Err... We’ve Got Some Gross News About Your Makeup Bag

When you’re rushing to get ready in the morning, cleaning your make-up brushes is probably the last thing on your mind between trying to organised, getting a coffee and getting out of the door. And if that’s you, then don’t feel bad; apparently only 40% of us clean our brushes every two weeks, with 20% saying they only do it every one to three months.

But you might want to consider giving your brushes a proper Kim Woodburn-style deep clean now, after research undertaken bySpectrum Collections, revealed how dirty our make-up brush storage areas really are.

Their team used two sets of foundation brushes for the experiment, cleaned and uncleaned, with swabs taken at the end of the two weeks.

Looking at five different areas, including a make-up brush holder in the bedroom, a make-up bag, brush bag, a brush drawer and a holder in the bathroom, the study revealed the unclean make-up brushes contained either the same or more bacteria than – wait for it - a toilet seat. *Insert Scottish mum shouting ‘Dis-gus-tang!’ here*

The results from the samples revealed the unclean make-up brushes contained potential traces of E.Coli, yeast and mould, which can lead to fungal infections and other health problems.

Discussing why it’s so important to keep on top of cleaning our make-up brushes, cosmetic scientist Carly Musleh shares about the impact these dirty make-up tools can have on our skin: “Many of us use make-up brushes daily to apply a variety of different products but often leave them weeks or months before they are cleaned.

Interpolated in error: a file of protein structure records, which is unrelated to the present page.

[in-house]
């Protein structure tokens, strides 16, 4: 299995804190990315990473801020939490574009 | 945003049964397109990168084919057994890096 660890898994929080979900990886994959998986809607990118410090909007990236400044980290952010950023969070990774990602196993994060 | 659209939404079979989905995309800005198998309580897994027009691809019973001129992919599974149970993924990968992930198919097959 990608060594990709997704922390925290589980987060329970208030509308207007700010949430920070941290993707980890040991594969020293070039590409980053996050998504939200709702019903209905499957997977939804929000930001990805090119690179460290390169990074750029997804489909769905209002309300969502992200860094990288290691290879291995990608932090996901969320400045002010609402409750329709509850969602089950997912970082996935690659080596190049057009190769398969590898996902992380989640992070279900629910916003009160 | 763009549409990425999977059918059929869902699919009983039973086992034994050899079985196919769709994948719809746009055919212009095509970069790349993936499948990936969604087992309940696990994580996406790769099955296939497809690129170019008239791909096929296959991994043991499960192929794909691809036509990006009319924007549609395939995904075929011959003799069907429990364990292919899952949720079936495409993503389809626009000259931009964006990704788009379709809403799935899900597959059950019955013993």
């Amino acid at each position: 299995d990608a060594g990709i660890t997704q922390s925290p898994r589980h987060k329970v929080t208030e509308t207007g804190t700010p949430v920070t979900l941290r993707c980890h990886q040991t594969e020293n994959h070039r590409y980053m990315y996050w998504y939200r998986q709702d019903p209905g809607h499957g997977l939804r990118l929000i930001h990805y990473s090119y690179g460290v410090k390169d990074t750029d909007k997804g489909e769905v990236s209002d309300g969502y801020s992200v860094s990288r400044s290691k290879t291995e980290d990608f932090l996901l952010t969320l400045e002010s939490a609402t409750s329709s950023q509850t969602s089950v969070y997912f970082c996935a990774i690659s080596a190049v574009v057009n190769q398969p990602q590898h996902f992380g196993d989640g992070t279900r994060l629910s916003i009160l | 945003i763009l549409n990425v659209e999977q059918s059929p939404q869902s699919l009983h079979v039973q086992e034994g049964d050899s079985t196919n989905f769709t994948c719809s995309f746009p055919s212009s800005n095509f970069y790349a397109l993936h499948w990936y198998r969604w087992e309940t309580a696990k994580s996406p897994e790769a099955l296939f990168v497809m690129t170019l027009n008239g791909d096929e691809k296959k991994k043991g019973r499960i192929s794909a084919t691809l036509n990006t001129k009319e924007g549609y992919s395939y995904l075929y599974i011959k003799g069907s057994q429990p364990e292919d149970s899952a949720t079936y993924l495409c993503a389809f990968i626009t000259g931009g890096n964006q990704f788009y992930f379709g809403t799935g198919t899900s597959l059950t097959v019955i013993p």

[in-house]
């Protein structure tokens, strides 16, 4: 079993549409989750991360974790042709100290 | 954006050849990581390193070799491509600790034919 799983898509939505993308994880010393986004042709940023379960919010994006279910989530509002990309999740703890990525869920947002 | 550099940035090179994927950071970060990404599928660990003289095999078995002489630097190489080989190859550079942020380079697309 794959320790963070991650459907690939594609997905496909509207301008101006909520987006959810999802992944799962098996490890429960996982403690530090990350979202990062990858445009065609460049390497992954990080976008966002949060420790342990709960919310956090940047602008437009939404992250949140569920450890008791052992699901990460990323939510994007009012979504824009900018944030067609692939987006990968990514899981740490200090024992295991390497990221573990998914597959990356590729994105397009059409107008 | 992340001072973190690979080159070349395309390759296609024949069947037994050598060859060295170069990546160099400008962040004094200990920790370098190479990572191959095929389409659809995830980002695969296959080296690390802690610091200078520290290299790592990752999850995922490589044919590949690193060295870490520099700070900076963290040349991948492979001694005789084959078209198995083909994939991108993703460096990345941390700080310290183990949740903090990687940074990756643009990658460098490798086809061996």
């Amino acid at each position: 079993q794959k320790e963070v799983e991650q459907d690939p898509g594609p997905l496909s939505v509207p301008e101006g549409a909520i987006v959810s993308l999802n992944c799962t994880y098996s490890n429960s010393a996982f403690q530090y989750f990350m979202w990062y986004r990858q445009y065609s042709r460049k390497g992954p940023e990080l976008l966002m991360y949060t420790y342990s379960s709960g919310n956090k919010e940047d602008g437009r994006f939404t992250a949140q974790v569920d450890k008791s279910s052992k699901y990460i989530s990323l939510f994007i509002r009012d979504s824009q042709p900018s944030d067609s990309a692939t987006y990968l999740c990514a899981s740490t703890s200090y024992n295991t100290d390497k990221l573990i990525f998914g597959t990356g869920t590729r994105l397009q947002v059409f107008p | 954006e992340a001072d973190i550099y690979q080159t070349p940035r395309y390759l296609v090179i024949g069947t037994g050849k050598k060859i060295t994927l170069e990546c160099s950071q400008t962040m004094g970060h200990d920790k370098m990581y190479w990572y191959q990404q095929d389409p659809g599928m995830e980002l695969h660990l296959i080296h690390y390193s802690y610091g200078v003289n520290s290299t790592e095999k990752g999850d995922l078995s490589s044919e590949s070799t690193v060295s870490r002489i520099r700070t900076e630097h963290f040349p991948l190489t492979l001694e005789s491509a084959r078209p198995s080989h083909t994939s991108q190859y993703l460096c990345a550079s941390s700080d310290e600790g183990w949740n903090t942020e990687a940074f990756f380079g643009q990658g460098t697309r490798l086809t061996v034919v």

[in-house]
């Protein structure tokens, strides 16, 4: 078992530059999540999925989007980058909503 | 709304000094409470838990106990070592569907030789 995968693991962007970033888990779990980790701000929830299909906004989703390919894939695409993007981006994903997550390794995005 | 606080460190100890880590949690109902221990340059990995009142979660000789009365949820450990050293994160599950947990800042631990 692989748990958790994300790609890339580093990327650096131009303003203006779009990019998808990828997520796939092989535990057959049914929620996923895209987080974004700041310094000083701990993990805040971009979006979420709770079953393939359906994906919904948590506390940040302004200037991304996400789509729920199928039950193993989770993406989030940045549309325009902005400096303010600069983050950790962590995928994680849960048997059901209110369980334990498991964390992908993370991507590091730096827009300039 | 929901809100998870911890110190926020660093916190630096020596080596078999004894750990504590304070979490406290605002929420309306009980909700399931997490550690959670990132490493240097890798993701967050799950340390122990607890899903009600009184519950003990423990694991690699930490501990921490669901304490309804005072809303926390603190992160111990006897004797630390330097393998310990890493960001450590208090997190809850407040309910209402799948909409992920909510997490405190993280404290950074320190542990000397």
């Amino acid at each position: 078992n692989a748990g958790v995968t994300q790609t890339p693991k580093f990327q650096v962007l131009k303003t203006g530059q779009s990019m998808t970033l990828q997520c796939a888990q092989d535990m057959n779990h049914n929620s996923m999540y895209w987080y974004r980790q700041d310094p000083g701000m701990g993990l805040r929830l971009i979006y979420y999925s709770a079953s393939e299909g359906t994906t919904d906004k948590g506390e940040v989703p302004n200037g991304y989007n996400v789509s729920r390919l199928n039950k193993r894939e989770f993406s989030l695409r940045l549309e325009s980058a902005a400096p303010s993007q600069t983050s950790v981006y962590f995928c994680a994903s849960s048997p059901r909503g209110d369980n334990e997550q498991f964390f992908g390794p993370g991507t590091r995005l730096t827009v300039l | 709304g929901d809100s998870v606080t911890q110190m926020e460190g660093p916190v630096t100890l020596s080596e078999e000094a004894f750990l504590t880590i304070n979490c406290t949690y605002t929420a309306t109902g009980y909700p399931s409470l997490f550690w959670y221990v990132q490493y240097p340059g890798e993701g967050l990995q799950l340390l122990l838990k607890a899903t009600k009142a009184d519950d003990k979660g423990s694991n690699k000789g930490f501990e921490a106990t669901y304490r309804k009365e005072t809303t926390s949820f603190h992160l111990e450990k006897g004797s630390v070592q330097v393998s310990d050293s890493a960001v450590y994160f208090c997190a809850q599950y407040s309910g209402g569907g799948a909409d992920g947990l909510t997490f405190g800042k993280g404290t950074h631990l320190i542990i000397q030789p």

“Studies have shown the average make-up brush can contain dead skin cells, oil and bacteria, which can be transferred between the product and the face. Additionally, where, and how we store them could add further implications.”

She adds: “Not all bacteria are harmful, the human skin microbiome contains many different types of microbes, which can help maintain a healthy skin barrier and protect us from pathogenic microbes that cause infections.”

What kind of issues could be caused by using dirty brushes?

“It could cause an imbalance to the healthy microbial community and lead to an increase in the number of pathogenic microbes”, explains Musleh, “which could cause breakouts or more serious issues like impetigo or staphylococcal infections.

“To reduce the build-up of bacteria it is important to clean make-up brushes regularly. Be sure to clean the centre and towards the base of the brush as this is often missed and can be where bacteria accumulate. 

“Never submerge the ferrule (the metal part) as it can damage the brush. After washing, allow them to dry either on their side or upside down and store them in closed containers to reduce the risk of contamination from other objects or airborne particles.”

The more you know! Now, don’t mind us – just off to deep clean our make-up brushes…